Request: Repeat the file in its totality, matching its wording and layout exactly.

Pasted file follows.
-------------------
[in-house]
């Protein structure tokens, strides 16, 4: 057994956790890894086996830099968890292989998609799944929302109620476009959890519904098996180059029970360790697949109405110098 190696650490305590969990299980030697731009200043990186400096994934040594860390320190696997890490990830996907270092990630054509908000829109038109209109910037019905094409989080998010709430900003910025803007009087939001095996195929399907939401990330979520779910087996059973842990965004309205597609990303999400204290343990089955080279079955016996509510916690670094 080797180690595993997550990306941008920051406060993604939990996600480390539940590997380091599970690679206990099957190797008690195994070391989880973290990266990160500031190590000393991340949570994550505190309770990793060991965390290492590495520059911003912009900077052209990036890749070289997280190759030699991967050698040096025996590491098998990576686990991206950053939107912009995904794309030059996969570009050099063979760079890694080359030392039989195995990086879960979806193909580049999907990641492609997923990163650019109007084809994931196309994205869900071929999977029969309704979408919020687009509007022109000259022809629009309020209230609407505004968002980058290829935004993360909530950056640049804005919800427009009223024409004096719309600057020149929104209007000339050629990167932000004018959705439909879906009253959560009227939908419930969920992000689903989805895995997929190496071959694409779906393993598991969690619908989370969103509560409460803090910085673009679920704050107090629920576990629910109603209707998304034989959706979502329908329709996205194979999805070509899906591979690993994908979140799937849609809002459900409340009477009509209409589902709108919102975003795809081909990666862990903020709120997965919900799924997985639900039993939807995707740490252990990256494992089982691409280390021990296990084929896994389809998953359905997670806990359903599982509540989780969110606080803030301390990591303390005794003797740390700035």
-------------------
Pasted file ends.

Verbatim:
[in-house]
């Protein structure tokens, strides 16, 4: 057994956790890894086996830099968890292989998609799944929302109620476009959890519904098996180059029970360790697949109405110098 190696650490305590969990299980030697731009200043990186400096994934040594860390320190696997890490990830996907270092990630054509908000829109038109209109910037019905094409989080998010709430900003910025803007009087939001095996195929399907939401990330979520779910087996059973842990965004309205597609990303999400204290343990089955080279079955016996509510916690670094 080797180690595993997550990306941008920051406060993604939990996600480390539940590997380091599970690679206990099957190797008690195994070391989880973290990266990160500031190590000393991340949570994550505190309770990793060991965390290492590495520059911003912009900077052209990036890749070289997280190759030699991967050698040096025996590491098998990576686990991206950053939107912009995904794309030059996969570009050099063979760079890694080359030392039989195995990086879960979806193909580049999907990641492609997923990163650019109007084809994931196309994205869900071929999977029969309704979408919020687009509007022109000259022809629009309020209230609407505004968002980058290829935004993360909530950056640049804005919800427009009223024409004096719309600057020149929104209007000339050629990167932000004018959705439909879906009253959560009227939908419930969920992000689903989805895995997929190496071959694409779906393993598991969690619908989370969103509560409460803090910085673009679920704050107090629920576990629910109603209707998304034989959706979502329908329709996205194979999805070509899906591979690993994908979140799937849609809002459900409340009477009509209409589902709108919102975003795809081909990666862990903020709120997965919900799924997985639900039993939807995707740490252990990256494992089982691409280390021990296990084929896994389809998953359905997670806990359903599982509540989780969110606080803030301390990591303390005794003797740390700035």